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Thursday, Feb 09, 2023

Teens held for preying on old

Teens held for preying on old

Three teens, aged 15 to 18, have been arrested on suspicion of 11 phone scams on the elderly that took in HK$985,000 , police said.
Police said yesterday officers received a report from a bank at 2pm on Friday, after a teller encountered an old woman wanting to withdraw HK$50,000 in cash.

"A bank staff reported to us that an 89-year-old woman was making a cash withdrawal upon receiving a phone call from a scammer," Tsuen Wan crime squad senior inspector Tang Ching-pan said.

Officers found the scammer had asked the woman to pay HK$50,000 for her son's bail after convincing her that he had been arrested.

She was told that the amount was to be collected by his friend in cash later from her home.

Police staked out her place in Lei Muk Shue Estate in Tsuen Wan. A 17-year-old male warehouse assistant showed up around 4pm and was arrested by officers for obtaining property by deception.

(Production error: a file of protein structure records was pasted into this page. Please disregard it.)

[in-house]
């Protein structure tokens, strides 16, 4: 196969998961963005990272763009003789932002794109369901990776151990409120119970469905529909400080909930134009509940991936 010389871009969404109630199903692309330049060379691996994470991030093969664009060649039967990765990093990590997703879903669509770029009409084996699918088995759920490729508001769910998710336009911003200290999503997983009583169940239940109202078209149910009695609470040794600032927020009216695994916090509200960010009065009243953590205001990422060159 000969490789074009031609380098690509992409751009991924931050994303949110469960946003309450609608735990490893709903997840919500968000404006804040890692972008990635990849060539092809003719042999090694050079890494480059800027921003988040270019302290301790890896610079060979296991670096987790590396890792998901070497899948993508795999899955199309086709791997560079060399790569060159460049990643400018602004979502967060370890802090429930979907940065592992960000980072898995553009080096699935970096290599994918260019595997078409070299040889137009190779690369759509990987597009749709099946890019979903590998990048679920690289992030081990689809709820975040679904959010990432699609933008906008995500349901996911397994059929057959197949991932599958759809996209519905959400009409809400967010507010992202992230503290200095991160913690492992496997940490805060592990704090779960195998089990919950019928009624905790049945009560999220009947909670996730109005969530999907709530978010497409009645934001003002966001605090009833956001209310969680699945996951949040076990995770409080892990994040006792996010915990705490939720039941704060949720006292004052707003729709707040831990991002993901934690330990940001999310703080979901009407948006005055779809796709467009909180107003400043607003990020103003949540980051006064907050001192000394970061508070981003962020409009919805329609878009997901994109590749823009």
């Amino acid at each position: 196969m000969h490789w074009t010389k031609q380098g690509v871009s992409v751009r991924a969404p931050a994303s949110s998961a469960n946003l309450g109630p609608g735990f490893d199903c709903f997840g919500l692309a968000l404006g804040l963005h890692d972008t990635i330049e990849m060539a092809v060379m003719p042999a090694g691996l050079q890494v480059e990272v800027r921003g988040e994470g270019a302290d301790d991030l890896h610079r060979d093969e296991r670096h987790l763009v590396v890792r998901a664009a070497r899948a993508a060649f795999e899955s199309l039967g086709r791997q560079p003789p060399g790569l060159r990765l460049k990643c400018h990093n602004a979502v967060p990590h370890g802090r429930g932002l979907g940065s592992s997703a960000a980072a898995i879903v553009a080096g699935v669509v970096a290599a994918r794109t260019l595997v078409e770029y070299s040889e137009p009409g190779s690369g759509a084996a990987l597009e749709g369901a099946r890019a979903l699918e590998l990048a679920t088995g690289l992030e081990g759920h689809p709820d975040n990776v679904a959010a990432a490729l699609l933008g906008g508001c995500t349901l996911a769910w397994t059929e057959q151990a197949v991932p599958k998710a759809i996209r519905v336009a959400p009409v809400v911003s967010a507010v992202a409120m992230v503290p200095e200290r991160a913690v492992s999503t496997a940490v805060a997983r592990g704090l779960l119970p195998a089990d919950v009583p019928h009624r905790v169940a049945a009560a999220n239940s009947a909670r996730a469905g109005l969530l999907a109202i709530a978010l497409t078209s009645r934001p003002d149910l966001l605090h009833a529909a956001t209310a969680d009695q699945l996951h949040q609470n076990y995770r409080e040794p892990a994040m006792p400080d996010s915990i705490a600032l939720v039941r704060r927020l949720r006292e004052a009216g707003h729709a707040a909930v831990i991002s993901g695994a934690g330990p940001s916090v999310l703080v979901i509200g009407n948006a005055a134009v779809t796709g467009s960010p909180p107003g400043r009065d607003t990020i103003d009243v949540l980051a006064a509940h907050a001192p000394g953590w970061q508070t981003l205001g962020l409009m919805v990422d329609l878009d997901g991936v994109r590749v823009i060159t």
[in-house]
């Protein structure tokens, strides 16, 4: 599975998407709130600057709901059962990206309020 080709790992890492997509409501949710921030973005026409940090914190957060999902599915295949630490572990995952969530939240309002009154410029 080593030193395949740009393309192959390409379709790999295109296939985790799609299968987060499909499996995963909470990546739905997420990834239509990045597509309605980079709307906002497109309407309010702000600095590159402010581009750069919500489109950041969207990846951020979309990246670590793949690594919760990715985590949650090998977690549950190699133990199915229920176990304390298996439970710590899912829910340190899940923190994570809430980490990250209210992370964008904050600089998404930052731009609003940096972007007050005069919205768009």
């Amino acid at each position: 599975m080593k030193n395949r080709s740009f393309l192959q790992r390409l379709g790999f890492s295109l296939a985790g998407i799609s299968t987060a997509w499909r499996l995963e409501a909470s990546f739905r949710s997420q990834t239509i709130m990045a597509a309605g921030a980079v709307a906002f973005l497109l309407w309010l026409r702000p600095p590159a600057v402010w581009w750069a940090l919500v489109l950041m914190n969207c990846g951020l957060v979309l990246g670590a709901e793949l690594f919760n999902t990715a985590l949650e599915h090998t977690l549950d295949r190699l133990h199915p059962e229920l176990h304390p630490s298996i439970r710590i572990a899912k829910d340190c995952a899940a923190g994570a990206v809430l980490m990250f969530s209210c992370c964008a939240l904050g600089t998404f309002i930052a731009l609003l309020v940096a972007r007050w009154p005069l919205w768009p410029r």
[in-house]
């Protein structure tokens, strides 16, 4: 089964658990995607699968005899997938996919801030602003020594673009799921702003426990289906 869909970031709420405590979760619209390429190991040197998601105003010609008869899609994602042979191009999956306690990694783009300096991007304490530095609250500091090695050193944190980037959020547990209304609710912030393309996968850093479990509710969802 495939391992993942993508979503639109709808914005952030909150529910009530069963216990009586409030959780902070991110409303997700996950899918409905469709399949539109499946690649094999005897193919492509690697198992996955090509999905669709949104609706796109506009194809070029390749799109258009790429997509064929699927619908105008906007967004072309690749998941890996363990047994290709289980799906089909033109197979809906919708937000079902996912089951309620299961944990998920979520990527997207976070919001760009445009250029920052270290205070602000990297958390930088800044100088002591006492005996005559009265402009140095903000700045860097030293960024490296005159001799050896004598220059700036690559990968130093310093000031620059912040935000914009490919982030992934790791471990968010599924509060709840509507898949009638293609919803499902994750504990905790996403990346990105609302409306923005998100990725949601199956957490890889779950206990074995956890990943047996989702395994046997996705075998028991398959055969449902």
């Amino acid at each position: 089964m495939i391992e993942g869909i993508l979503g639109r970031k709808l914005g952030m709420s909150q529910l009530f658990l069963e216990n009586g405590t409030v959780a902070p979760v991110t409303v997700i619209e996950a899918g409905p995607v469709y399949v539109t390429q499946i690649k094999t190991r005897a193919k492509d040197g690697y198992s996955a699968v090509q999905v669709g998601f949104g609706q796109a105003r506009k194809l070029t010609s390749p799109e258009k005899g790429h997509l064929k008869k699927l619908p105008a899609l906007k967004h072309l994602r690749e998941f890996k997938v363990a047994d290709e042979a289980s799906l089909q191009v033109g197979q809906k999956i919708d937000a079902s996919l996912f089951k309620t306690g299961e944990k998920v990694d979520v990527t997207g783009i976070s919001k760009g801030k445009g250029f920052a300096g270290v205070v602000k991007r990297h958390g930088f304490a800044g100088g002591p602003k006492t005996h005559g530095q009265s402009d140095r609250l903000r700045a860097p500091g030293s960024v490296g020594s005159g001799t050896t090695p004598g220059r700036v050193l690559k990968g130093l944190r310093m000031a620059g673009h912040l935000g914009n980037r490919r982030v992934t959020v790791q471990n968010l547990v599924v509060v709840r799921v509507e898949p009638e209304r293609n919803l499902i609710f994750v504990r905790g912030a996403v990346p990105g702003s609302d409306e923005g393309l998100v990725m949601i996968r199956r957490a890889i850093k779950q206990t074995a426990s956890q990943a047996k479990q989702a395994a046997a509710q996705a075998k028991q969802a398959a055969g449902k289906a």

Tang said further investigations led to the arrest of an 18-year-old unemployed female in a To Kwa Wan hotel and a 15-year-old male student in a residential unit in Ngau Tau Kok's Choi Ying Estate the same day.

They were arrested for conspiracy to defraud for hiring the 17-year-old suspect to collect the money.

Tang said the trio had triad backgrounds and were believed to be employed by a syndicate. The 17-year-old male and 18-year-old female were a couple. The 15-year-old was a friend of the girl.

Police believed the trio were connected to 11 similar scams carried out between November 21 and Friday, with 11 elderly aged 67 to 89 tricked into paying them in cash.

"Obtaining property by deception and conspiracy to defraud are serious crimes with a maximum of 10 years and 14 years of imprisonment respectively," Tang said.

"We hope the citizens can be aware that any money transfer or money lending requests made by phone calls from someone who claims to be your family or friend can be a scam."

"If they ask for bail, citizens should ask the police immediately to avoid being deceived," she said.

The number of phone scams reached 1,600 cases in the first three quarters this year, double the amount of last year, with over HK$700 million loss incurred.

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